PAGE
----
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After checking that it was okay to seek analysis on this site, I decided to post this recent game against a 1950 (I was white, 1650) with post-game annotations (forgive my excess rambling). I think it was quite an interesting game, as it featured a very uncommon opening, and an attempt (successful) at playing solid, positional chess. I think the unconventional ideas used in this game will be helpful to those here who play 1.d4 or the Nimzo as black, or in general for people who don't like to study openings. I'm looking for criticism of the game: strategy, opening, etc. and/or my analysis. If this question is deemed not productive for the site, do let me know, so that I can delete it.

EDIT: Please refrain from posting computer analysis. As I've said, I'm looking for improvements in the strategy/opening/personal analysis. Its fine to use engines to go over the game, but if you find improvements, please explain why its an improvement (i.e. strategically; don't post a 10 move computer line to explain it).

The Opening (Nimzo-Indian, Kmoch variation): This was the first time I have played this opening ins a serious match.

1. d4 Nf6 2. c4 e6 3. Nc3 Bb4

The dreaded Nimzo-Indian. Since I have had terrible results playing classically against it in blitz, I decided to try something very unorthodox.

4. f3 d5

To make sure the pesky Bishop harassed my Knight no further.

5. Qb3 Be7

Perhaps a more aggressive approach by Black, which I would've gladly welcomed. (5. .. c5 6. dxc5 Bxc5 7. Bg5)

6. Nh3

For two reasons: I told a teammate (jokingly) that I would play Nh3 in my game, and because it supports the idea of controlling e4 via f2 along with the f3 Pawn

6. . .O-O 7. Bg5 c6 8. Nf2 Na6

Cheeky, but very logical. Most of Black's moves from here are geared to prepare c5, which was perhaps played later than it should have. Black already has a safe King and can afford to strike at the center with c5 in a move or two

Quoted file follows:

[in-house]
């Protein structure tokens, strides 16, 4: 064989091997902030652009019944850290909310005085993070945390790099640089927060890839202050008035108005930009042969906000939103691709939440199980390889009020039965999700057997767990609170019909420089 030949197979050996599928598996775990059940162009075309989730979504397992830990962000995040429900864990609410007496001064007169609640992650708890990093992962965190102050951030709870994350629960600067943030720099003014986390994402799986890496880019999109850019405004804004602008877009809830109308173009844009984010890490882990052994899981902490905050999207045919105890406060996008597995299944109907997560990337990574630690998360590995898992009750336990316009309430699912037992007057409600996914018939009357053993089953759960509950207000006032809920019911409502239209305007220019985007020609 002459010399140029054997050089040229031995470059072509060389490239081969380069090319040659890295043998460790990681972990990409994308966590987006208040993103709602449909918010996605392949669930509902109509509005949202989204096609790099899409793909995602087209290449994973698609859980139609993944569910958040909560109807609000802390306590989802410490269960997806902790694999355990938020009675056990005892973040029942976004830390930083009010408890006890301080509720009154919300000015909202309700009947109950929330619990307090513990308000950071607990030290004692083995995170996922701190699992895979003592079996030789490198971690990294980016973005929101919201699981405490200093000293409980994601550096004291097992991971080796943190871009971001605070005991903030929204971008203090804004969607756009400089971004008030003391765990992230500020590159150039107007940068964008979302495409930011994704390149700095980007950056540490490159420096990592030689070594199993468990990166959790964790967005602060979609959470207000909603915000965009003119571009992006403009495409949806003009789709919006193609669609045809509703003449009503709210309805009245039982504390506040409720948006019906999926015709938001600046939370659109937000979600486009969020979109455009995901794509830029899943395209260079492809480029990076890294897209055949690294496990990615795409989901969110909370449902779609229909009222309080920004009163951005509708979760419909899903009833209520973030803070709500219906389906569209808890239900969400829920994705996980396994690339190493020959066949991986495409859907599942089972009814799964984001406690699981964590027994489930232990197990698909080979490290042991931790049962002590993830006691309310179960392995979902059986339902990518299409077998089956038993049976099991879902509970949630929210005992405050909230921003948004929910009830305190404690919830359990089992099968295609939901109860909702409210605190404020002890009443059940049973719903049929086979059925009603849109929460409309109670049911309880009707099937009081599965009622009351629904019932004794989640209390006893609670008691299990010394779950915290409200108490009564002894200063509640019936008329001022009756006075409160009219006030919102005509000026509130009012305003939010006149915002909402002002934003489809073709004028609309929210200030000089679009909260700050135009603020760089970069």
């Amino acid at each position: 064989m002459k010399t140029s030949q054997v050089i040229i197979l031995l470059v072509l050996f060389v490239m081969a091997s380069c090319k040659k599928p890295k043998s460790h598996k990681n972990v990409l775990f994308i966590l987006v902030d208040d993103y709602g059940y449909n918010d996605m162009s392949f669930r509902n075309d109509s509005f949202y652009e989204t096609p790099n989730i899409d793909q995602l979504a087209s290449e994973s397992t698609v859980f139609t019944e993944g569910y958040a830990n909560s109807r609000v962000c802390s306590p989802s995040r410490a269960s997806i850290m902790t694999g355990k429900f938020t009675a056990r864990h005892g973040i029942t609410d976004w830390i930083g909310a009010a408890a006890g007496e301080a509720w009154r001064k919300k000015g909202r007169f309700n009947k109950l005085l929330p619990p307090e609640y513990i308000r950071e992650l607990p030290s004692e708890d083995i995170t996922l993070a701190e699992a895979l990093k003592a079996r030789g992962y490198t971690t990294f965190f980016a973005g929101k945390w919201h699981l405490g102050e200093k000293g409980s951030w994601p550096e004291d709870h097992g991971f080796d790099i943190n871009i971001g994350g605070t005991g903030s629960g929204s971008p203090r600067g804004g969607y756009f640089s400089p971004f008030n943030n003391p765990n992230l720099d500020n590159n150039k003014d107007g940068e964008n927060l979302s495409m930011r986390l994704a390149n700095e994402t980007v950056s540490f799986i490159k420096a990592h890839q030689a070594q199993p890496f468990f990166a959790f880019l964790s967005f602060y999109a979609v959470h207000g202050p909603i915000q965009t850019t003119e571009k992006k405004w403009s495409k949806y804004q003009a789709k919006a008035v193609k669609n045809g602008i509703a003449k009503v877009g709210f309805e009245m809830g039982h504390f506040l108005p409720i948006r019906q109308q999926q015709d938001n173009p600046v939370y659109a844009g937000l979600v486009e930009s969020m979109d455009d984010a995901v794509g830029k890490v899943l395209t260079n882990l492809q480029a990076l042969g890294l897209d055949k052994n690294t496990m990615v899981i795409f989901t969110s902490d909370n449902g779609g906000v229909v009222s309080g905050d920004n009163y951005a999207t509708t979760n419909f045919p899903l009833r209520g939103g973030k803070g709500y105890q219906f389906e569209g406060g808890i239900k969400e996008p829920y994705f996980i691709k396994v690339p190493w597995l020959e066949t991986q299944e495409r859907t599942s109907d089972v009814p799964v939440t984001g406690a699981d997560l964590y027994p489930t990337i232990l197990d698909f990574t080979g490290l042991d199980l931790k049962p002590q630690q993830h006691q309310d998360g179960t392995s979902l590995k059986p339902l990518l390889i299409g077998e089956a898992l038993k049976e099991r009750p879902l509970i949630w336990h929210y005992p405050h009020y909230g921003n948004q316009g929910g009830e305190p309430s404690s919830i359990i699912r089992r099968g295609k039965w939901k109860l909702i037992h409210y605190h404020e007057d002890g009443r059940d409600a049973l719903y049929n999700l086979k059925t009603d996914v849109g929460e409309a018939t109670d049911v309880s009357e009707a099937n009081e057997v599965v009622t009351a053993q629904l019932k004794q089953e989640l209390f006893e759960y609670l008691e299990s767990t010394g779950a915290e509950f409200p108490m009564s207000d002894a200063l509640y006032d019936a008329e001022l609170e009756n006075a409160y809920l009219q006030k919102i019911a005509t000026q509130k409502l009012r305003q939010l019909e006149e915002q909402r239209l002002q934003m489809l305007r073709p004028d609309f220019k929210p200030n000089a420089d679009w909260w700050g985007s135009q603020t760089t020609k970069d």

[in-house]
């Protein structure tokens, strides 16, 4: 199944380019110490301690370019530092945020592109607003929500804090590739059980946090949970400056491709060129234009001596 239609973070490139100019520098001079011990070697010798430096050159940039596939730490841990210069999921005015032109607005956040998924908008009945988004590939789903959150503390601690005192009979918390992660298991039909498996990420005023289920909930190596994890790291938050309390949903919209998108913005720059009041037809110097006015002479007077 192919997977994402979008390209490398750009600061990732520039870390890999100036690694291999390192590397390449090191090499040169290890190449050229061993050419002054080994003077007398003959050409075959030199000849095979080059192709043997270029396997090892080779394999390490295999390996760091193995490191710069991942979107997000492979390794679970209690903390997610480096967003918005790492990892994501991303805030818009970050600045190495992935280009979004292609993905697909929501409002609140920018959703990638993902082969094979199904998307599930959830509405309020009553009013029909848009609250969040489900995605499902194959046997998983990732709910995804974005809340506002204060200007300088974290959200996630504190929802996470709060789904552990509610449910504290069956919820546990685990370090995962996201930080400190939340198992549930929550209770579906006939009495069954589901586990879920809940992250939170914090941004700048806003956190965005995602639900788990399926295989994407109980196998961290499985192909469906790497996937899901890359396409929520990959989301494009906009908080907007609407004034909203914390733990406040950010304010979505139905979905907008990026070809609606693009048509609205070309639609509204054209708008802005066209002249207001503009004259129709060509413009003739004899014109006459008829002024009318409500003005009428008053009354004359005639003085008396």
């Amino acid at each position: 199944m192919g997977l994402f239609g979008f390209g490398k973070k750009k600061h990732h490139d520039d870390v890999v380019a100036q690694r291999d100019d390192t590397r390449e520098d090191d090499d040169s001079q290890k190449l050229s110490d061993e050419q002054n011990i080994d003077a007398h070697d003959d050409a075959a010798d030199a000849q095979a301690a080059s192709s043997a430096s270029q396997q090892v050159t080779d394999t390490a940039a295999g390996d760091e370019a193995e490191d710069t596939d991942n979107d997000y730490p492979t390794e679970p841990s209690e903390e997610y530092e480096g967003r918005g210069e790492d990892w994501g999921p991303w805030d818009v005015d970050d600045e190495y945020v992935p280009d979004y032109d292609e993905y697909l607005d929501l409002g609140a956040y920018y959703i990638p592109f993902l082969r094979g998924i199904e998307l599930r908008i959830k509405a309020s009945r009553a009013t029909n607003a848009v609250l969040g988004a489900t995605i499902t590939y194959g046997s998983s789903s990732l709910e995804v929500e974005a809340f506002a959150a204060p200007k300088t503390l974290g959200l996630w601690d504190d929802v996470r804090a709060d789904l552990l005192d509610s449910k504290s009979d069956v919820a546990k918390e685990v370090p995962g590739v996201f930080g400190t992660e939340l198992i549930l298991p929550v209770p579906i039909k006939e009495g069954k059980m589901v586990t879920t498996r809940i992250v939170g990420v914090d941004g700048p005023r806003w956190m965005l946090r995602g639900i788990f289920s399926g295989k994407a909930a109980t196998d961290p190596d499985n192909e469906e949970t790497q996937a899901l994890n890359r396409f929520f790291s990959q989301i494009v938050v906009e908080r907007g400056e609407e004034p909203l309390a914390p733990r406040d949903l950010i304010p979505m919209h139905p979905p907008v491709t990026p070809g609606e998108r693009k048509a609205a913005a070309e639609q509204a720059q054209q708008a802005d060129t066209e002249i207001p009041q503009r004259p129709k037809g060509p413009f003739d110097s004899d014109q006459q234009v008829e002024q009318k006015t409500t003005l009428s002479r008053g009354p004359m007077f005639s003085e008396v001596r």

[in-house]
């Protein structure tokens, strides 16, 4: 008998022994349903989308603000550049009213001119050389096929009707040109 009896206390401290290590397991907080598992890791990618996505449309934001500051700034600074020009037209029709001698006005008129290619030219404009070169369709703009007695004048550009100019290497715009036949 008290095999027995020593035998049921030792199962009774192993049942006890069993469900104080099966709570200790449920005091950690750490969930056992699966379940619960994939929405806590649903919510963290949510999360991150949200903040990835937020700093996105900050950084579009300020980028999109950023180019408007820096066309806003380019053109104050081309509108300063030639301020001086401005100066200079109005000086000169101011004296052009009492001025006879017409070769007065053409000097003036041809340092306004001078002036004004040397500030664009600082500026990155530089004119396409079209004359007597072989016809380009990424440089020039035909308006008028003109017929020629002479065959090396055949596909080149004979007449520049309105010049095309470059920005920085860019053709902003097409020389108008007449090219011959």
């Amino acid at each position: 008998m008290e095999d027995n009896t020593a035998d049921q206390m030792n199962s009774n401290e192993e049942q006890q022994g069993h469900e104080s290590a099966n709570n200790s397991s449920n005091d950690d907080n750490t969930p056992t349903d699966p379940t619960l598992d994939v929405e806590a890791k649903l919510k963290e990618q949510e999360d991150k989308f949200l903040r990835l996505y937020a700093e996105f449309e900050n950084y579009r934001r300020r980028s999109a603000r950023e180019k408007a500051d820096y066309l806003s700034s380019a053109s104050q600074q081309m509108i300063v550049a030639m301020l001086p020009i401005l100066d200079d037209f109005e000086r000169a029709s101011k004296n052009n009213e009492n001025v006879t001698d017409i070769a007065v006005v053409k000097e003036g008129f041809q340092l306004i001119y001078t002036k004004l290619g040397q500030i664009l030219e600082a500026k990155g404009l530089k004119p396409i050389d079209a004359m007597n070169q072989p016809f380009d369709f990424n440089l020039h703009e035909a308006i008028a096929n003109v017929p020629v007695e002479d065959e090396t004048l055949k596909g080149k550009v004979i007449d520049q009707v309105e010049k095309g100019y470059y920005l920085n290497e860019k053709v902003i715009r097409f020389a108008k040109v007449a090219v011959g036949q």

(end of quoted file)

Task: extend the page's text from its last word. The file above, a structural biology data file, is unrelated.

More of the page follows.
9. e3

I realize that Black has the luxury to strike the center at will, and want my center (especially d4) to be well supported, considering my uncastled King.

9. . .Re8

This move was ridiculed by my teammates upon later analysis as "it did nothing" according to them. I disagree, and maintain that it is a patient and principled move that can allow Black to strike at d4 with both c5 and e5 with, say, the Queen on c7.

The Middlegame

10. a3

Prophylaxis. Two of Black's pieces can occupy b4, which may amount to something if the Queen also gets on a5. As the rest of my position seemed fairly safe, I thought it was a necessary move to reduce potential counterplay from Black.

10. . . Qa5

Of course, eyeing my g5 Bishop and potentially allowing a safe Bb4 (due to the pin on the Rook.)

11. Bh4

I considered playing h4, but wanted to keep the tension in the position and sought to not allow easy trades, which would give Black's pieces breathing room.

11. . . c5 12. dxc5

Two reasons: I did not want Black to play cxd4 and leave me with hanging center Pawns on c4 and d4 (easy targets for Black's pieces), and I wanted to lure the Black Knight to c5, where it can be a potential target for my b4 push.

12. . . Nxc5

Consider 12. .. Bxc5 13. Bxf6 gxf6 14. cxd5 Bxe3 (14. .. exd5 15. Bxa6 bxa6 16. O-O {The awful Pawn structure and King safety negates the activity of Black's pieces}) 15. Ng4 Bd4 16. O-O-O Bxc3 17. Qxc3 Qxc3+ 18. bxc3 Kg7 19. Bb5 Rd8 20. d6 (White has much better pieces and a space advantage, which would be hard to neutralize by Black)

13. Qc2